Behavioral Health Care at Planned Parenthood
We're seeking support to revolutionize sexual health care by piloting behavioral health across our growing network of Planned Parenthood health centers and by expanding our patient navigation program, which links patients to a range of medical and social services. Planned Parenthood is a safe space and an essential safety net. We pride ourselves on delivering compassionate, judgment-free care, and this expansion into mental health will be our next step to care for our patients more holistically.
Briefly tell us a story that demonstrates how your organization turns inspiration into impact.
We were founded in 1933 by a pioneering woman doctor and fourteen visionary women, who were united in their belief that everyone in LA should have access to contraception, regardless of income or insurance. We're one of the oldest Planned Parenthood affiliates in the nation, which is testament to LA's longstanding dedication to women's rights and public health. When our first health center opened 85 years ago, dozens of publicly funded clinics across the city had shuttered due to the Great Depression. Indigent women and families all over LA County had been cut off from sexual and reproductive care, and our founders worked tirelessly to correct this inequity. This was our guiding ethos then, as it is now: Everyone should have access to health care--no matter what. During our early history, we provided diaphragms and sex ed from a small Pasadena bungalow. Today, we're the most trusted and sought-after provider of sexual and reproductive care for 24 communities in Northeast LA and the San Gabriel Valley, serving 65,000 patient visits each year and delivering over 15,000 opportunities for sex education.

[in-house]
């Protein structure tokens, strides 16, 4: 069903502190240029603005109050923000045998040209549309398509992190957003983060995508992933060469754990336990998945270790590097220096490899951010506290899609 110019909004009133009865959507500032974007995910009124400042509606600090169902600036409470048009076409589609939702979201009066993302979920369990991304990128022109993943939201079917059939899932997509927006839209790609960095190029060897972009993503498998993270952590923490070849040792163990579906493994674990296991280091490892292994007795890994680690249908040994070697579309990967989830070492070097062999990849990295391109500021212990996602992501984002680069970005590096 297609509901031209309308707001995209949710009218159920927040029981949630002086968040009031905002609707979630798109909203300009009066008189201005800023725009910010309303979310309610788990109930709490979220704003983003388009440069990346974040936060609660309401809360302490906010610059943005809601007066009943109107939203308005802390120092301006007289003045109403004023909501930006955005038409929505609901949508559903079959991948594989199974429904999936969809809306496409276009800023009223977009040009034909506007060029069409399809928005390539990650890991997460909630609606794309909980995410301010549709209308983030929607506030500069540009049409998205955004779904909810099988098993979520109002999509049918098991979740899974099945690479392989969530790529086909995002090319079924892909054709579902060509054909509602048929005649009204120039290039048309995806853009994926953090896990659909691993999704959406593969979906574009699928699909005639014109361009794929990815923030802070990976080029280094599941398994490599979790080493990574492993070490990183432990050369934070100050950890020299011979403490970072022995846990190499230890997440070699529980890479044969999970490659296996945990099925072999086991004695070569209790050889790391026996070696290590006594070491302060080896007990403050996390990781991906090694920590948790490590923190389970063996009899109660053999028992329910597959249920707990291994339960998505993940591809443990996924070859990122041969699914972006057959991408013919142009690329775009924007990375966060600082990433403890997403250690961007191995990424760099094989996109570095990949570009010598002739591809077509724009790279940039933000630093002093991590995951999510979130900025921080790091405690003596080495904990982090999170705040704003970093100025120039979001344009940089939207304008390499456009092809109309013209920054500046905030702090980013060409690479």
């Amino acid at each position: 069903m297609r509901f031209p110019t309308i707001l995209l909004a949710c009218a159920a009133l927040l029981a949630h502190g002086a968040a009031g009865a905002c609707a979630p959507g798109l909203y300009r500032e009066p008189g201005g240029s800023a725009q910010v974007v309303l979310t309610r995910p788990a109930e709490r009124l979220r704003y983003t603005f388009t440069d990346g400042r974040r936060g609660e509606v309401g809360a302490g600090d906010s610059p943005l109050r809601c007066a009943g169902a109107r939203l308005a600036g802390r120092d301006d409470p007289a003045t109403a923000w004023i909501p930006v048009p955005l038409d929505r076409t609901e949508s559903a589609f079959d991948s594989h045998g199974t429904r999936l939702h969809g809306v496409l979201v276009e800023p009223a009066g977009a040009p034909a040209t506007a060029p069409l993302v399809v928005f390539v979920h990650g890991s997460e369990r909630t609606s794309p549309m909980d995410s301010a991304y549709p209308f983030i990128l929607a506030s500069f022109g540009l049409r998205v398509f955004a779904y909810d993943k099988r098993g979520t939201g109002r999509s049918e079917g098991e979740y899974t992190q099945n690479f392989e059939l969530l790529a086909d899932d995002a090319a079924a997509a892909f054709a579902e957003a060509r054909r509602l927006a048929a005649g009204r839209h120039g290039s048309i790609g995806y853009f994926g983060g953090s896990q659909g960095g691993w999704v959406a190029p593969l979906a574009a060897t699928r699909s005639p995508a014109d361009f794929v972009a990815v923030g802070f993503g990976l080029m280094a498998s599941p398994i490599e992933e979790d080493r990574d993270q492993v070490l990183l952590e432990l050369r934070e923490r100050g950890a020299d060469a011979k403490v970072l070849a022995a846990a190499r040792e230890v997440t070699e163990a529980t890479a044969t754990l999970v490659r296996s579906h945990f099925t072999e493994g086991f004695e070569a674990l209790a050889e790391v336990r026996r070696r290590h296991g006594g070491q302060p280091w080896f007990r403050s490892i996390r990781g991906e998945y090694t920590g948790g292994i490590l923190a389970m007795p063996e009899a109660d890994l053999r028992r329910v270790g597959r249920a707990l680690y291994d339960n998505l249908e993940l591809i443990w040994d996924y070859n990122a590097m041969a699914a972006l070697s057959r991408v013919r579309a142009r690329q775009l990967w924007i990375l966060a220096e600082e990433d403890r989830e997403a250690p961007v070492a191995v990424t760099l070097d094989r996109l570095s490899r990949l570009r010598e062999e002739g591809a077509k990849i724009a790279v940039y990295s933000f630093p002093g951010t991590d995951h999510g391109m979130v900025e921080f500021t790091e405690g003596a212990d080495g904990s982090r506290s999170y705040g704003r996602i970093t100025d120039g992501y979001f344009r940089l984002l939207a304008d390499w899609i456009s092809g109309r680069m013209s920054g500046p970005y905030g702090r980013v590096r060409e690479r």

Although we remain committed as ever to our founding mission, over the past eight decades, we've evolved our medical services to deliver more comprehensive, compassionate, and first-rate health care. For instance, in 1961, less than a year after oral contraceptives received FDA-approval, women across the San Gabriel Valley could access the pill with revolutionary ease, not only at our health centers but also through community partnerships we forged with libraries, grocery stores, and even churches.
We continue to innovate new ways to deliver health care and respond to patient and public health needs. In doing so, we're breaking down structural barriers to accessing care by making it more timely, relevant, and equitable for all people. In recent history, we've made strides to deliver more inclusive care for our LGBTQ+ patients. Last year, we became the only public provider of PEP/PrEP HIV-prevention medicine in our service area, and this year, we launched trans care, including hormone therapy. For this work, we were recently awarded the Health Care Innovation Award from the national Planned Parenthood federation.
Which of the LIVE metrics will your submission impact?
Rates of mental illness
Residents receiving coordinated healthcare services
In which areas of Los Angeles will you be directly working?
San Gabriel Valley
How will your project make LA the best place to LIVE?
Our project will make LA the best place to LIVE by ensuring 35,000 local people can access behavioral health care. Our decision to pilot behavioral health was inspired by feedback from patient focus groups and input from community partners. In 2017, nearly a third of LA residents reported missing over a week of work due to mental health issues, and the Kaiser Foundation has shown that only a third of California's need for mental health is being met by the current provider landscape. Since our health centers are often the only source of care for the majority of our patients, we believe Planned Parenthood is uniquely positioned to become both a safe space and a safety net for not only sexual and reproductive care but also for mental and emotional well-being.